I think Spring Training is definitely in jeopardy because there isn’t much money involved. Spring Training is already too long so missing a couple of weeks of it won’t be a major setback. The real deadline is March 31 because that is when owners and players will start losing real money. I would think a deal would need to be done by the first or second week of March to avoid missing regular season games.

    #179033
    Brian Walton
    Keymaster

    Paid - Annual

    #179034
    Brian Walton
    Keymaster

    Paid - Annual

    #179035
    Brian Walton
    Keymaster

    Paid - Annual

    #179183
    bicyclemike
    Moderator

    Paid - Annual

    I am pro labor mostly due to my history in the corporate world where the primary goal of the business is to increase value, which enriches the executives. Labor
    compensation is rarely included in the increase of company value. My experience has been that stock options stop around the Vice President level.

    Thus I tend to side more on the players side. But mlb is unlike most “regular” businesses in that the labor is highly specialized. And that results in a very limited supply.

    When you step back and think about, there are no losers in mlb negotiations among the participants. It’s only the paying customer that loses if a work stoppage results.

    The goal for each side has to be that compromise is the most important thing, not winning the argument. You are both going to come away with riches. But if you push it too far, you will shrink the size of the pot. So as Canned Heat said, “Come on, come on let’s work together.”

    #179206
    Cardinal in France
    Participant

    Free

    At the end of the day, nobody will lose in these negotiations. It’s merely a question of how much more money will be squeezed out of the paying customers.

    #179332
    so_cal_cards_fan
    Participant

    Free

    Below are my thoughts for a potential way to finesse the stalemate over the 5/6 year free agency debate. The intent is to give players more assurance that their year six salary will be very close to market level, while allowing their current team to keep complete control for year six.

    1) entering the last year of arbitration (after year five) each side submits a level for arbitration, just as before.

    2) Current team can accept the player’s arbitration salary offer with xxx hours of exchange of numbers, winning the player’s services, before he/she is allow to talk with other teams, ending this process (keep in mind that the player can make his/her submitted arbitration salary as high as he/she wants eg $50m, but if it is set too high, and the player never gets a competitive offer to present from another team during this period, then the team will likely win the arbitration), or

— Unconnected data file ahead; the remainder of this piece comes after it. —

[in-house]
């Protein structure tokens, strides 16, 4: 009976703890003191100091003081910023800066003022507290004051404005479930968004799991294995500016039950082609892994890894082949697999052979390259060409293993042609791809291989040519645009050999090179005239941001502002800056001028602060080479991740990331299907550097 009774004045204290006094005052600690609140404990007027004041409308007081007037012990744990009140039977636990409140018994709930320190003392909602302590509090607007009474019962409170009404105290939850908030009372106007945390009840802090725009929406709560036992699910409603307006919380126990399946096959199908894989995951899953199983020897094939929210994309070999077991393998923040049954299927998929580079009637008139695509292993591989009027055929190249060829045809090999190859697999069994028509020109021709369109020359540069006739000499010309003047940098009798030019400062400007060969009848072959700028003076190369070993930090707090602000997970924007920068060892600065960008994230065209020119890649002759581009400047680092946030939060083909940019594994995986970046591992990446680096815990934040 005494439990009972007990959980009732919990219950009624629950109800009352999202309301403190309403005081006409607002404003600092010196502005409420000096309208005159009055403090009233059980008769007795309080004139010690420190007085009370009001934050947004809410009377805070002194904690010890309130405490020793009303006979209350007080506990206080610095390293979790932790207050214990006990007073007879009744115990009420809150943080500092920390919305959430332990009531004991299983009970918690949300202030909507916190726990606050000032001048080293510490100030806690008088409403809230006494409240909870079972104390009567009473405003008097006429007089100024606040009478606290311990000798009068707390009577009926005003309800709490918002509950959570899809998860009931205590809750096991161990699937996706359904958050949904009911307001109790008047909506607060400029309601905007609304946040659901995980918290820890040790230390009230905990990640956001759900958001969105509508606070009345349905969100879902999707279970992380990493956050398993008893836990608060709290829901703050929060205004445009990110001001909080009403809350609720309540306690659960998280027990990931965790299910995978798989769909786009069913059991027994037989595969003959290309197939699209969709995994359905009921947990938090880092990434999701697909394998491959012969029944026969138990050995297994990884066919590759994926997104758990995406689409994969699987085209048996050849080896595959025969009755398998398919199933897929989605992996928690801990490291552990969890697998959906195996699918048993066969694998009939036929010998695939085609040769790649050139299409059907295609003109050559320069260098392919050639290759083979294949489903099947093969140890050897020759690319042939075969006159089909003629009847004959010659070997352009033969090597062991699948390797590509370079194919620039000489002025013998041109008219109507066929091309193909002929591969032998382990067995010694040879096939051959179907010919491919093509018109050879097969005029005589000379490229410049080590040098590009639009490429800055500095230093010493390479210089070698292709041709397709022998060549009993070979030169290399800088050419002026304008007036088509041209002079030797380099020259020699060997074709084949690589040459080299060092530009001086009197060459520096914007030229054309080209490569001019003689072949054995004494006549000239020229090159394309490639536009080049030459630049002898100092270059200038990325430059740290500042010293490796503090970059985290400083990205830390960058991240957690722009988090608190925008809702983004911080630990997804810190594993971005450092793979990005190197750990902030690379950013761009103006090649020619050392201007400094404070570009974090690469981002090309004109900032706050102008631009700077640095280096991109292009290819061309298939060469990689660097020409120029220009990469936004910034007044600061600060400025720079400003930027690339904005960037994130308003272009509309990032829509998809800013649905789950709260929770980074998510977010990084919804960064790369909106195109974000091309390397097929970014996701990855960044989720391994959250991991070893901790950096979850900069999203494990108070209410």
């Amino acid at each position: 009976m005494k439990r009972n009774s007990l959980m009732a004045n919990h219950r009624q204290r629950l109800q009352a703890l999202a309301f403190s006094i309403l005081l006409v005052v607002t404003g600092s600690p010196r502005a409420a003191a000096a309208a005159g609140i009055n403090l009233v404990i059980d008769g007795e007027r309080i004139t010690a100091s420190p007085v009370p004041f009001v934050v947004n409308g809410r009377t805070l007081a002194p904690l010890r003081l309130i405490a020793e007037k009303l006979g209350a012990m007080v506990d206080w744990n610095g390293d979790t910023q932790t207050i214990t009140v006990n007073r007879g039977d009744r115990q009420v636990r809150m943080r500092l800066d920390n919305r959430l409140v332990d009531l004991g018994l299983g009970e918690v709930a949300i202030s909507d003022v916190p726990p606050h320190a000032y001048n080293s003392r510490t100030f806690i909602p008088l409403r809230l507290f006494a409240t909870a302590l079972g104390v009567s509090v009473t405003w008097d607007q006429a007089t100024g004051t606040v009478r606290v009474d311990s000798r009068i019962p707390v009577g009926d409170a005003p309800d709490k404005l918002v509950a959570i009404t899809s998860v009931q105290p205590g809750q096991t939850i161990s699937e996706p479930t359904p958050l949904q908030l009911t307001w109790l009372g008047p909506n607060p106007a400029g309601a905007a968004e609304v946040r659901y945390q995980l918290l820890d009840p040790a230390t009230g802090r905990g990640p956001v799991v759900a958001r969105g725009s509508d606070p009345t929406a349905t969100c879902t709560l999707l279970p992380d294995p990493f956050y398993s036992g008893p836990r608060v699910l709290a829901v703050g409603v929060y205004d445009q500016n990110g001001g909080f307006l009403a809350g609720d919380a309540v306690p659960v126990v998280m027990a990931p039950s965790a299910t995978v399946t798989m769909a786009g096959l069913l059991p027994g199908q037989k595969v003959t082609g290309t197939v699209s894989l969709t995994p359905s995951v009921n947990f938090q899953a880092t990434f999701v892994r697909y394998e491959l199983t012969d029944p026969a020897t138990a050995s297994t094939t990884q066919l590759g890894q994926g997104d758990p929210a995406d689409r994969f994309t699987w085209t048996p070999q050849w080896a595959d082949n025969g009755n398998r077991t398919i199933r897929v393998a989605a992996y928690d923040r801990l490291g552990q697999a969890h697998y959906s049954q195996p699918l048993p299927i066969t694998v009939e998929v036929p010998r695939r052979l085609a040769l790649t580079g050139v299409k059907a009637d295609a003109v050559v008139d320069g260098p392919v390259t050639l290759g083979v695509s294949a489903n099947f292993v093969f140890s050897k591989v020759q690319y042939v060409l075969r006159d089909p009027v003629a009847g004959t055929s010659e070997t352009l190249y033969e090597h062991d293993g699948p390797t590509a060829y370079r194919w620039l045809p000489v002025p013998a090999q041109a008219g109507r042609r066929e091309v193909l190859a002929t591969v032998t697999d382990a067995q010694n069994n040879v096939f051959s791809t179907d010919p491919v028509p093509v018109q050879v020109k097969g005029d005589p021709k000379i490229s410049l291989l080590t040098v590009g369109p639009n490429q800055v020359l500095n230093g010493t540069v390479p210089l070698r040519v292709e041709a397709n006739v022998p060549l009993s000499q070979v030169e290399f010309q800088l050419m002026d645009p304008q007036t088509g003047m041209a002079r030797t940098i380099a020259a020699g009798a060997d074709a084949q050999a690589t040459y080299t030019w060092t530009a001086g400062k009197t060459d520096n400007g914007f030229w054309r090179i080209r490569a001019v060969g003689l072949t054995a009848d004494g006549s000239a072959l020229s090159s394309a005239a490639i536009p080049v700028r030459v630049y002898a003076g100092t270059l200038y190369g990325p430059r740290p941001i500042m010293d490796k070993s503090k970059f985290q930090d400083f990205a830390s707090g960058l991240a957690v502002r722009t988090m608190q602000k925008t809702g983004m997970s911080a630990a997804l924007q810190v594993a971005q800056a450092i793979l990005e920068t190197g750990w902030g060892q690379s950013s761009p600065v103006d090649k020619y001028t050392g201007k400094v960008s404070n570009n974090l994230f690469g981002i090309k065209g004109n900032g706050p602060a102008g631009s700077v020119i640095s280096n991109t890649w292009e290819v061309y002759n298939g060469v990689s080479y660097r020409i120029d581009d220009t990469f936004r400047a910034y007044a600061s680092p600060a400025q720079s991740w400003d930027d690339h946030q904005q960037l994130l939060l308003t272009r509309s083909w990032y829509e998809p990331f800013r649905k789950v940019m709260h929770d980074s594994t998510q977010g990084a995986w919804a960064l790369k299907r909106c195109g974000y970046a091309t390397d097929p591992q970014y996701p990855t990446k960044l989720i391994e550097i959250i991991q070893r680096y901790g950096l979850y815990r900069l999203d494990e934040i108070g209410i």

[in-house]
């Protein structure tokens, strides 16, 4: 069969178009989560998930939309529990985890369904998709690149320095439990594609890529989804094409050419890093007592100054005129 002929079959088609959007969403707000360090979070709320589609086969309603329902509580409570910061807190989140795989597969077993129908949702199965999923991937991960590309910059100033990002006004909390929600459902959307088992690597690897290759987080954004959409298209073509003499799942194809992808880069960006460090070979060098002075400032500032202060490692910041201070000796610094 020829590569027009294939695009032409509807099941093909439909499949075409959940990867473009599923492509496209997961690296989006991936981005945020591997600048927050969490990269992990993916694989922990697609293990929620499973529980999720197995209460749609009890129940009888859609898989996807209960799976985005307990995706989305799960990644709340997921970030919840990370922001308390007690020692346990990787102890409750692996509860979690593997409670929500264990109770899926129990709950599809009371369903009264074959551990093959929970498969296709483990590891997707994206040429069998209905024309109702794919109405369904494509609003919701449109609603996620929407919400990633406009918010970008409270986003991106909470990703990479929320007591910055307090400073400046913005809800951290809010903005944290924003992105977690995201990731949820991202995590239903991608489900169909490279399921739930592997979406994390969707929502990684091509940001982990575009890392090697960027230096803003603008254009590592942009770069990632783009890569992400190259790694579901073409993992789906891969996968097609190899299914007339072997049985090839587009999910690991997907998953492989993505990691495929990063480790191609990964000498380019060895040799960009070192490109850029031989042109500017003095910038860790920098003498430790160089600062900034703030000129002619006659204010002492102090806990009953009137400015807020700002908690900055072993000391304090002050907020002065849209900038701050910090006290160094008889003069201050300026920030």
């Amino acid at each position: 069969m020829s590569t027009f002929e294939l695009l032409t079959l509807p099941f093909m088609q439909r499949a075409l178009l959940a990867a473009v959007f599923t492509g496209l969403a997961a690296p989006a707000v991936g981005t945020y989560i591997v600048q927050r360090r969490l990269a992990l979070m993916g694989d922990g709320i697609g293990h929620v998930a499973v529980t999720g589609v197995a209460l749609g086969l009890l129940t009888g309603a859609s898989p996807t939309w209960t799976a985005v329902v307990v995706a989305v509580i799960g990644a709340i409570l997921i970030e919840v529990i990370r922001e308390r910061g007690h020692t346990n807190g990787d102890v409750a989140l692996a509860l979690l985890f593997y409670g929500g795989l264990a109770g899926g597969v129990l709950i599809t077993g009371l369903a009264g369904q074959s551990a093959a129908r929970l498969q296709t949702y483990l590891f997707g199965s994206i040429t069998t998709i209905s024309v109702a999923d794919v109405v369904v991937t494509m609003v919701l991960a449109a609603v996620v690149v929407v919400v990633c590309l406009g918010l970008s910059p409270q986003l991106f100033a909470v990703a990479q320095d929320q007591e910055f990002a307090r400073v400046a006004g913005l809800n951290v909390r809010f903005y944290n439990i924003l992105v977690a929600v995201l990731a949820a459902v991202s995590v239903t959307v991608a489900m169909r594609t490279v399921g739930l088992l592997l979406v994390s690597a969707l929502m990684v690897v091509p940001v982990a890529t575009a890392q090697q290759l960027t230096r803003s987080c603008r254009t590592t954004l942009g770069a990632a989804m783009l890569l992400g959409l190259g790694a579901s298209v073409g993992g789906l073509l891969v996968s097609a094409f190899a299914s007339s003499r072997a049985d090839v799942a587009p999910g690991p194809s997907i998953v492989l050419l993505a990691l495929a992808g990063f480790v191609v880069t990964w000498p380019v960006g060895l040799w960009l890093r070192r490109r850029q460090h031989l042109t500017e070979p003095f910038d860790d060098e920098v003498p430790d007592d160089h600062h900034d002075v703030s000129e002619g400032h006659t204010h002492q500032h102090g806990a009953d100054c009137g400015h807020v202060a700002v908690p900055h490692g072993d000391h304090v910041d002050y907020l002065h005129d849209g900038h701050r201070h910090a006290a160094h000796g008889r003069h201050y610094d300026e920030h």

3) in the period between exchanging numbers and two days before the arbitration meeting, player and agent are now allowed to talk with other teams, and receive ‘simple’ one* year offers from any/every team.
    a) * (to be negotiated for multi-year offers as well)
    b) offers must be plain vanilla, no options, puts, calls, party suites, trade restrictions, etc)
    c) player/agent looks through the offers and can present just one of them to his/her current team, up to two days before arbitration, all other offers being nullified, and then
    d) current team has the option to match the presented offer at 90% (to be negotiated eg 95/100%) and keep the player for his/her last year before free agency.
    f) if team doesn’t match the players presented offer (at 90/95/100%), and if team didn’t accept the players exchanged number, then at the end of the last day before arbitration meeting, player at his/her option can accept the offer from the other team (but not any other offers that were presented to the player but not seen by current team).
    g) if the player chooses not to accept the offer, the current team and player can have last-minute negotiation to settle, or the arbitration meeting takes place as usual. Arbitrators are required to give some weight to the offer the player submitted, but the player is free to not submit any offer.

    The purpose is to ensure that the player obtains a competitive salary for year six, determined by market forces, (less a slight haircut because the home team still controls because they can match). There is still potential for illegal collusion, but there is also a motivation for other teams to ‘stick it to the current team’ forcing them to spend top dollar for their year-six players.

    This would be really fun to watch.

    #179334
    gscottar
    Participant

    Paid - Annual

    #179336
    Brian Walton
    Keymaster

    Paid - Annual

    so cal, that is a well thought out proposal. I sense the players might be for it, but the owners may not. What do you see as the pros and cons for each of the two sides and it is balanced enough to fly?